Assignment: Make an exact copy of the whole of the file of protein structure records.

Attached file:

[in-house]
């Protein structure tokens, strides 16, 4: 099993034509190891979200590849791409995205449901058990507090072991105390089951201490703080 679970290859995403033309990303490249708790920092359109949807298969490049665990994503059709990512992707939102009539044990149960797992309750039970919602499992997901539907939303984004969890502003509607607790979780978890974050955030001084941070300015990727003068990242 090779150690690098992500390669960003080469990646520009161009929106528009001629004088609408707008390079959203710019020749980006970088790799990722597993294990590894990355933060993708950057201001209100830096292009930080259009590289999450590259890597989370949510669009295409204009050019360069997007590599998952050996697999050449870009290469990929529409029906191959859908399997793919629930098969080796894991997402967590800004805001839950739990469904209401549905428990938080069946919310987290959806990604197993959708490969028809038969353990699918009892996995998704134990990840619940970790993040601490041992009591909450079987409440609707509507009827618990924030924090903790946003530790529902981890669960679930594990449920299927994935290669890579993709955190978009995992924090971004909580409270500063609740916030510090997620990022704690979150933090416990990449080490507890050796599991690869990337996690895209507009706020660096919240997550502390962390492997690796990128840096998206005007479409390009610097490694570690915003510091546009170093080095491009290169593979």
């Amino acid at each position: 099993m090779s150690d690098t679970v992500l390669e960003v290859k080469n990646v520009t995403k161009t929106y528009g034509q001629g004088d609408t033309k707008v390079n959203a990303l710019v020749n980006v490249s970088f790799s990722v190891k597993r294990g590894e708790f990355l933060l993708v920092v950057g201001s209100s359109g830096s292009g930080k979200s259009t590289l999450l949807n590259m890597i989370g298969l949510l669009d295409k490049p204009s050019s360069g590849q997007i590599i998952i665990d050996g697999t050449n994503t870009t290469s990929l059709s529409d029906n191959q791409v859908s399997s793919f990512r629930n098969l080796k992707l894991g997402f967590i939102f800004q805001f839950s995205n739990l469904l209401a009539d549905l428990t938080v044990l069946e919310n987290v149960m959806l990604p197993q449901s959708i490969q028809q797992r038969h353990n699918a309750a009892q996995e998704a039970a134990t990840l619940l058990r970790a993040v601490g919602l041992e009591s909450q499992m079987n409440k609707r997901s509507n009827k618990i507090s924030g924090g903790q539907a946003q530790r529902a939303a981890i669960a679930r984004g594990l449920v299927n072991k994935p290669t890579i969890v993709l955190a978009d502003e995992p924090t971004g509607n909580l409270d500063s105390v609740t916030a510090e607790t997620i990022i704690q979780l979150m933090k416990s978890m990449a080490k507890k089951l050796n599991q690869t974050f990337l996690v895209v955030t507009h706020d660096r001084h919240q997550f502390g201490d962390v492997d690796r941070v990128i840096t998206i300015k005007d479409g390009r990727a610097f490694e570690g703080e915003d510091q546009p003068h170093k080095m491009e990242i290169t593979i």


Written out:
[in-house]
């Protein structure tokens, strides 16, 4: 099993034509190891979200590849791409995205449901058990507090072991105390089951201490703080 679970290859995403033309990303490249708790920092359109949807298969490049665990994503059709990512992707939102009539044990149960797992309750039970919602499992997901539907939303984004969890502003509607607790979780978890974050955030001084941070300015990727003068990242 090779150690690098992500390669960003080469990646520009161009929106528009001629004088609408707008390079959203710019020749980006970088790799990722597993294990590894990355933060993708950057201001209100830096292009930080259009590289999450590259890597989370949510669009295409204009050019360069997007590599998952050996697999050449870009290469990929529409029906191959859908399997793919629930098969080796894991997402967590800004805001839950739990469904209401549905428990938080069946919310987290959806990604197993959708490969028809038969353990699918009892996995998704134990990840619940970790993040601490041992009591909450079987409440609707509507009827618990924030924090903790946003530790529902981890669960679930594990449920299927994935290669890579993709955190978009995992924090971004909580409270500063609740916030510090997620990022704690979150933090416990990449080490507890050796599991690869990337996690895209507009706020660096919240997550502390962390492997690796990128840096998206005007479409390009610097490694570690915003510091546009170093080095491009290169593979």
């Amino acid at each position: 099993m090779s150690d690098t679970v992500l390669e960003v290859k080469n990646v520009t995403k161009t929106y528009g034509q001629g004088d609408t033309k707008v390079n959203a990303l710019v020749n980006v490249s970088f790799s990722v190891k597993r294990g590894e708790f990355l933060l993708v920092v950057g201001s209100s359109g830096s292009g930080k979200s259009t590289l999450l949807n590259m890597i989370g298969l949510l669009d295409k490049p204009s050019s360069g590849q997007i590599i998952i665990d050996g697999t050449n994503t870009t290469s990929l059709s529409d029906n191959q791409v859908s399997s793919f990512r629930n098969l080796k992707l894991g997402f967590i939102f800004q805001f839950s995205n739990l469904l209401a009539d549905l428990t938080v044990l069946e919310n987290v149960m959806l990604p197993q449901s959708i490969q028809q797992r038969h353990n699918a309750a009892q996995e998704a039970a134990t990840l619940l058990r970790a993040v601490g919602l041992e009591s909450q499992m079987n409440k609707r997901s509507n009827k618990i507090s924030g924090g903790q539907a946003q530790r529902a939303a981890i669960a679930r984004g594990l449920v299927n072991k994935p290669t890579i969890v993709l955190a978009d502003e995992p924090t971004g509607n909580l409270d500063s105390v609740t916030a510090e607790t997620i990022i704690q979780l979150m933090k416990s978890m990449a080490k507890k089951l050796n599991q690869t974050f990337l996690v895209v955030t507009h706020d660096r001084h919240q997550f502390g201490d962390v492997d690796r941070v990128i840096t998206i300015k005007d479409g390009r990727a610097f490694e570690g703080e915003d510091q546009p003068h170093k080095m491009e990242i290169t593979i």